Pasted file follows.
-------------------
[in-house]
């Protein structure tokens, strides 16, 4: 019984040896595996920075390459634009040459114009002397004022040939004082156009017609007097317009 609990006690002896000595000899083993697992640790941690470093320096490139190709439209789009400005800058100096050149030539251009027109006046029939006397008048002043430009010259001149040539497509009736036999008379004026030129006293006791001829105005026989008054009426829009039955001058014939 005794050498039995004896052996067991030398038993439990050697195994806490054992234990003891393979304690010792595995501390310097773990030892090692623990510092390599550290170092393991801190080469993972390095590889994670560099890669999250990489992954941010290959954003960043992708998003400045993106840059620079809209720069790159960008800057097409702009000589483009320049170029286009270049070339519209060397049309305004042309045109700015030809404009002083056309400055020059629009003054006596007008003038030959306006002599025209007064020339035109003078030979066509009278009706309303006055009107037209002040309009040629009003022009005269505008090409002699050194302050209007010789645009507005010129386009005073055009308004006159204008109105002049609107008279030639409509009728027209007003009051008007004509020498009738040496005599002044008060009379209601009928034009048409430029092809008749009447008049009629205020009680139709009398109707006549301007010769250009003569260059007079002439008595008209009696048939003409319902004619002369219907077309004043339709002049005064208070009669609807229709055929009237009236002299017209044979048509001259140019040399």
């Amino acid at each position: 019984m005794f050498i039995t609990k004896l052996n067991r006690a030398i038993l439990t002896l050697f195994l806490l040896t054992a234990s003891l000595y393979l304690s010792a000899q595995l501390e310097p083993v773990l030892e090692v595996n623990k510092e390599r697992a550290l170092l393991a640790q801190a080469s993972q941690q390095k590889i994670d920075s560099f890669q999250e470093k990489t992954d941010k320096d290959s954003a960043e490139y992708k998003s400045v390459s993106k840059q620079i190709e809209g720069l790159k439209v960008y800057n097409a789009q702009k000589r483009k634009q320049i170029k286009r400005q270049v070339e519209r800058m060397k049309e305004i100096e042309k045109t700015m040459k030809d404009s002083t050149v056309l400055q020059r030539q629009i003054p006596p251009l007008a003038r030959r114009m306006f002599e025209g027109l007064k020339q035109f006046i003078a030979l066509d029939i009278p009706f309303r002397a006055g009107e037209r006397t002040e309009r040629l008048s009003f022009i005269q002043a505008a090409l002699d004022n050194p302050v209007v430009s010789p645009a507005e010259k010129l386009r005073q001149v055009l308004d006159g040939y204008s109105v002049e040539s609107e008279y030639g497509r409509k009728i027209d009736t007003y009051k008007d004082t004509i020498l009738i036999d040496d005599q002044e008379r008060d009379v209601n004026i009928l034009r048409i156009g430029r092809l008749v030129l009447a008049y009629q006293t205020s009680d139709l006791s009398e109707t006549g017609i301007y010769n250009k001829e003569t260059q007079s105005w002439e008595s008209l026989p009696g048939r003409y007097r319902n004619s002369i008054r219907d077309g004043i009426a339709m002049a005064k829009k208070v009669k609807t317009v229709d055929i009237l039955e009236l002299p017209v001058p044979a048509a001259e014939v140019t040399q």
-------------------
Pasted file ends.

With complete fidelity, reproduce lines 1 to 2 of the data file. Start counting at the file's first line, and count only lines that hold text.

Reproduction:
[in-house]
């Protein structure tokens, strides 16, 4: 019984040896595996920075390459634009040459114009002397004022040939004082156009017609007097317009 609990006690002896000595000899083993697992640790941690470093320096490139190709439209789009400005800058100096050149030539251009027109006046029939006397008048002043430009010259001149040539497509009736036999008379004026030129006293006791001829105005026989008054009426829009039955001058014939 005794050498039995004896052996067991030398038993439990050697195994806490054992234990003891393979304690010792595995501390310097773990030892090692623990510092390599550290170092393991801190080469993972390095590889994670560099890669999250990489992954941010290959954003960043992708998003400045993106840059620079809209720069790159960008800057097409702009000589483009320049170029286009270049070339519209060397049309305004042309045109700015030809404009002083056309400055020059629009003054006596007008003038030959306006002599025209007064020339035109003078030979066509009278009706309303006055009107037209002040309009040629009003022009005269505008090409002699050194302050209007010789645009507005010129386009005073055009308004006159204008109105002049609107008279030639409509009728027209007003009051008007004509020498009738040496005599002044008060009379209601009928034009048409430029092809008749009447008049009629205020009680139709009398109707006549301007010769250009003569260059007079002439008595008209009696048939003409319902004619002369219907077309004043339709002049005064208070009669609807229709055929009237009236002299017209044979048509001259140019040399």